Nevada Republican John Ensign, who admitted having an extramarital affair with a staff member, said Thursday that he would resign from the U.S. Senate on May 3.
Ensign, 52, announced last month that he would not seek re-election in 2012. He had been facing a Senate ethics committee probe stemming from the extramarital affair.
"While I stand behind my firm belief that I have not violated any law, rule, or standard of conduct of the Senate, and I have fought to prove this publicly, I will not continue to subject my family, my constituents or the Senate to any further rounds of investigation, depositions, drawn out proceedings or especially public hearings," Ensign said.
"For my family and me, this continued personal cost is simply too great," the senator said in a statement.
Ensign will submit a letter of resignation to Vice President Joe Biden, who is also president of the Senate, on Friday, the statement said.
Nevada's Republican Governor Brian Sandoval will appoint a temporary replacement, expected to be another Republican, to fill the remaining 20 months of Ensign's term so there would be no change in the balance of power in the Senate.
Democrats now control the Senate, 53-47.
Ensign admitted to having an affair in 2008 with Cynthia Hampton, who worked for his campaign, and whose husband, Douglas, was a legislative aide to the senator.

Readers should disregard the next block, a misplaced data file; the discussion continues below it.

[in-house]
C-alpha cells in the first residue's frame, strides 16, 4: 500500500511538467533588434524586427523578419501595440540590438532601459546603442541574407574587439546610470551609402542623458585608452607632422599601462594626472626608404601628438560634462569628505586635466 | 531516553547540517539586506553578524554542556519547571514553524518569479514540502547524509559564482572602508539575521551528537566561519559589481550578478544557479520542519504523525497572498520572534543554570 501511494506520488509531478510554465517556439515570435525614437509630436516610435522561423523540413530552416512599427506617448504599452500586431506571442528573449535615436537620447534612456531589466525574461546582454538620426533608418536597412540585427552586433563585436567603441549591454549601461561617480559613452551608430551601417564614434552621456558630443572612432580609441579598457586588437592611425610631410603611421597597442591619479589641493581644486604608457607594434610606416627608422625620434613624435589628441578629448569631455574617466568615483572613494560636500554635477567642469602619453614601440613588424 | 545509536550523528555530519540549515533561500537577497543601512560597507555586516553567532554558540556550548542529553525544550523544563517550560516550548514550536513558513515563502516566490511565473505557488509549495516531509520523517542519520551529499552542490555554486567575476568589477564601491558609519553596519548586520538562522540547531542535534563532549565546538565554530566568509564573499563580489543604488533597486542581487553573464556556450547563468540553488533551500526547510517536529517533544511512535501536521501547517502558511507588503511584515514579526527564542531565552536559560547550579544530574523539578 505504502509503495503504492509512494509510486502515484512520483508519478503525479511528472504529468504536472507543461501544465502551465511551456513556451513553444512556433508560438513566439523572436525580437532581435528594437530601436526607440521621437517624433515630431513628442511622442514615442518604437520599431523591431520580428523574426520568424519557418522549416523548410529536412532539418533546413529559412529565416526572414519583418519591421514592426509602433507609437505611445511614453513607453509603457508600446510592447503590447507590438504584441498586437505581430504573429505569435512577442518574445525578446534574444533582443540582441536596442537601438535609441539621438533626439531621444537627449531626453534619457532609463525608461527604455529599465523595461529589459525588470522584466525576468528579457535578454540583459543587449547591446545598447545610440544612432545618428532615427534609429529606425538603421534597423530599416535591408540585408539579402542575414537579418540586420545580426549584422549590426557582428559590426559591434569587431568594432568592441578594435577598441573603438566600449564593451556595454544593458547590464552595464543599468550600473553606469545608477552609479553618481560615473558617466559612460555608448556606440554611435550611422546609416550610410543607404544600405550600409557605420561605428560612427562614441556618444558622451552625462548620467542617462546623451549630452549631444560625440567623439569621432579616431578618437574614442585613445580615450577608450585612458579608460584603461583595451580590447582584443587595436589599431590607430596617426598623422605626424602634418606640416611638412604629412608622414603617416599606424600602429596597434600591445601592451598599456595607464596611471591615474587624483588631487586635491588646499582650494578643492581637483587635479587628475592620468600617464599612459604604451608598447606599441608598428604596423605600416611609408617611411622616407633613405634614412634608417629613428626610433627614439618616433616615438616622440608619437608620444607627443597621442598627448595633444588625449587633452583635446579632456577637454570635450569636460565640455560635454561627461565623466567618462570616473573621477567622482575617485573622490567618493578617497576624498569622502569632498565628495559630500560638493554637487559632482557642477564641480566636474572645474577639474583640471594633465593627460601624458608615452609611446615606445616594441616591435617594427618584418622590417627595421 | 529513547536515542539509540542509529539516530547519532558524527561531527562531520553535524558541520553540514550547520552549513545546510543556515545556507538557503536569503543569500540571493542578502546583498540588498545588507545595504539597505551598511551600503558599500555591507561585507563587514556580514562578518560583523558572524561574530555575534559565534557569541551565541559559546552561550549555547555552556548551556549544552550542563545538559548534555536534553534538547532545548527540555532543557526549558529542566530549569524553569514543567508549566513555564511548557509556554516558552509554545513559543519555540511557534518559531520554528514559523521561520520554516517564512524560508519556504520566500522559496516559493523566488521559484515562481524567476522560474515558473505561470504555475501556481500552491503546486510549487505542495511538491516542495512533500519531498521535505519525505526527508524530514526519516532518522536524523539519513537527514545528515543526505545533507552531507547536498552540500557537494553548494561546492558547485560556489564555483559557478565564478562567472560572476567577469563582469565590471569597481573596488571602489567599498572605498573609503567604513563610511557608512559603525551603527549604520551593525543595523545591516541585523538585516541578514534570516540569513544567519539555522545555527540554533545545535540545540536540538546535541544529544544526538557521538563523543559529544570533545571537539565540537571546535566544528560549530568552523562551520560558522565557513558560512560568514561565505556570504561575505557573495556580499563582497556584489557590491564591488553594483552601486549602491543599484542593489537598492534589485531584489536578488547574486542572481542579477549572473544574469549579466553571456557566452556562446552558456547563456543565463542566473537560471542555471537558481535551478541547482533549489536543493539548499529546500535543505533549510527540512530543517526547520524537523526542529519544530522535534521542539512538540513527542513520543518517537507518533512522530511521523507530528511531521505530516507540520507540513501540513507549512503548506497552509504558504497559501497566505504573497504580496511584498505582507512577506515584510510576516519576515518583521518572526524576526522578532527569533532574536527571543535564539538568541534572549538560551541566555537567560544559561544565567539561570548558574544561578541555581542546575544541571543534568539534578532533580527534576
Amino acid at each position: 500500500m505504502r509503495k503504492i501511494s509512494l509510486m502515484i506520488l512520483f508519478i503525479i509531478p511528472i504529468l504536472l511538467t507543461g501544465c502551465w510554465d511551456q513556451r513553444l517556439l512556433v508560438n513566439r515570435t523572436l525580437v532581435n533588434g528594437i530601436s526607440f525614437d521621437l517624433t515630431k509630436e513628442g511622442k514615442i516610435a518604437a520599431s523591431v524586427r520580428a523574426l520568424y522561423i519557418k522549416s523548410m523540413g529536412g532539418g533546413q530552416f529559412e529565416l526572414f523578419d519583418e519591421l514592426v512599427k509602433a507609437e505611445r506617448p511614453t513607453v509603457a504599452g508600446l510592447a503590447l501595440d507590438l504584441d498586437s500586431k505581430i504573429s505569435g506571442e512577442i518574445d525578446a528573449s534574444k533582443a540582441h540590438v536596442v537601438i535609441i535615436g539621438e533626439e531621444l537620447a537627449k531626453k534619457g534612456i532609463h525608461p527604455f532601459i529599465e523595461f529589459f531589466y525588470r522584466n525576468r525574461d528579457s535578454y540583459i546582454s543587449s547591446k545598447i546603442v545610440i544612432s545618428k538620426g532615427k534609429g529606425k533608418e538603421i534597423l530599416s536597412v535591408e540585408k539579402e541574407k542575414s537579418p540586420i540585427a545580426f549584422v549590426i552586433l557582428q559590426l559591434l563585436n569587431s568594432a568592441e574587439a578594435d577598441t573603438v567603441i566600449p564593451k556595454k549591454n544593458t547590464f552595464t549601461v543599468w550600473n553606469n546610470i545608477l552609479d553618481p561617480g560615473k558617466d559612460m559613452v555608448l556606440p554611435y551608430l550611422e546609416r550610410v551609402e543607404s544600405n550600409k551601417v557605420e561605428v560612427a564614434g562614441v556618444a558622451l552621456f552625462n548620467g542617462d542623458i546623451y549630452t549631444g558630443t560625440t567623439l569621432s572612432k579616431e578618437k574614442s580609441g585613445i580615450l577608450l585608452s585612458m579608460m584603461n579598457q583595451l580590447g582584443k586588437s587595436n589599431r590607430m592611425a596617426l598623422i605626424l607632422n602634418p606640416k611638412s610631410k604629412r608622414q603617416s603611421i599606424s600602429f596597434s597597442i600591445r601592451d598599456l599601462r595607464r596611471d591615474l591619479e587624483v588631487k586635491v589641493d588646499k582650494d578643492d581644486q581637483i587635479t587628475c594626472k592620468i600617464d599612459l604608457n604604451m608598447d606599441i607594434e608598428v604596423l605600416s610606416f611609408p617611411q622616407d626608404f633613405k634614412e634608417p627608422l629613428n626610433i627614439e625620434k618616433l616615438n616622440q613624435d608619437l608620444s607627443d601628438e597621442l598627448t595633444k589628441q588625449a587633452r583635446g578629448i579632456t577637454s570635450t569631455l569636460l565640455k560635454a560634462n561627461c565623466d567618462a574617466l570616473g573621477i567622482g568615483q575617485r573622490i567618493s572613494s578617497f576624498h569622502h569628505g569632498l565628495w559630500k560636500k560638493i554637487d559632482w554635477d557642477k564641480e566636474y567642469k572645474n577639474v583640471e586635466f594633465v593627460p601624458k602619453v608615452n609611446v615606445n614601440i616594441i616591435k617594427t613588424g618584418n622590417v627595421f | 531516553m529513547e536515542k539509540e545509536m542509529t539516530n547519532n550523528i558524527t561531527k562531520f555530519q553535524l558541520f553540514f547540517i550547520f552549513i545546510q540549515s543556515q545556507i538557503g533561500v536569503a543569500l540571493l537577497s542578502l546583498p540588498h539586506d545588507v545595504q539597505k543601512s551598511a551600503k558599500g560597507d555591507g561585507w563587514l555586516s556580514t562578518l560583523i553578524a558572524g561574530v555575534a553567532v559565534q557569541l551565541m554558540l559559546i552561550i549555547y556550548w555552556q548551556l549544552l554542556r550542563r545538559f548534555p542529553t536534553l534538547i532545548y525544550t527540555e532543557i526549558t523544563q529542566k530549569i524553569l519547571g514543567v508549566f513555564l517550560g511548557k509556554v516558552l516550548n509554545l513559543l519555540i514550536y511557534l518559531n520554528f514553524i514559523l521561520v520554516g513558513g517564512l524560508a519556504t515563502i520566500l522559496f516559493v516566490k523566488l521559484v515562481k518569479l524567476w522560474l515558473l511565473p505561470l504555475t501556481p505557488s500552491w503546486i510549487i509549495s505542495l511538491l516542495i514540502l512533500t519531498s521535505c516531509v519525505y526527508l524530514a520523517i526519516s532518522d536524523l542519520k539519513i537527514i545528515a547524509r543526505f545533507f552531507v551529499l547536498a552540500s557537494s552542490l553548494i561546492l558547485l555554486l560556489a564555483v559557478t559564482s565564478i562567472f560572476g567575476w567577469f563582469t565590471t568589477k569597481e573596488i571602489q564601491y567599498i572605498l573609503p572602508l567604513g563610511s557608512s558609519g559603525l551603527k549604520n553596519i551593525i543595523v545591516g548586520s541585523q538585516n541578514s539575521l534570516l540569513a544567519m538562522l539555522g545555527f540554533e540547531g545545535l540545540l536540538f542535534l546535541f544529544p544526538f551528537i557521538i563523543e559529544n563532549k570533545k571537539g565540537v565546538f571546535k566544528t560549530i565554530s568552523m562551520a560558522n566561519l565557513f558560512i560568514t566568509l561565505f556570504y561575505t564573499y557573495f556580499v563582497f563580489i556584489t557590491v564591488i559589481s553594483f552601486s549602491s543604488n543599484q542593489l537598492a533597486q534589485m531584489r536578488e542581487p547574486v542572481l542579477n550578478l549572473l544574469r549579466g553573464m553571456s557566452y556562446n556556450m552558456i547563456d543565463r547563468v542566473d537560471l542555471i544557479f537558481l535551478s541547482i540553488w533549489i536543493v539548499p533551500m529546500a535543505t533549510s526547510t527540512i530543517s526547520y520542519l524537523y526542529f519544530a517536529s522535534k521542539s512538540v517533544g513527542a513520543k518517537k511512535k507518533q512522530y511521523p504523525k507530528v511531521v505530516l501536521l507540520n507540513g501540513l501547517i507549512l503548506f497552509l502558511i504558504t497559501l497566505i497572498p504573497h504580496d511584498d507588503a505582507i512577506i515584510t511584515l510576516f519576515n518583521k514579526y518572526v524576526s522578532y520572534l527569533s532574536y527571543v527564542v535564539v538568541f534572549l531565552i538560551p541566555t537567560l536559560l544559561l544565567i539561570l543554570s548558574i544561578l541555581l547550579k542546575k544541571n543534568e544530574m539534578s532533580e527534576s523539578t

The Senate ethics investigation focused in part on some $96,000 Ensign's parents gave to the Hamptons, which Ensign's attorney has characterized as a gift.
Douglas Hampton was indicted late last month on suspicion of trying to lobby and seek assistance from his former boss on behalf of his new employers, an airline and an energy company.
Ensign is the third Senate Republican to decide not to seek reelection, following Assistant Senate Republican Leader Jon Kyl of Arizona and Kay Bailey Hutchison of Texas.
Five members of the Senate Democratic caucus have said that they won't seek another term next year: Democrats Daniel Akaka of Hawaii, Jim Webb of Virginia, Kent Conrad of North Dakota, Jeff Bingaman of New Mexico and independent Joe Lieberman of Connecticut. (Reporting by JoAnne Allen and Thomas Ferraro; editing by Anthony Boadle)
© 2014 Thomson/Reuters. All rights reserved.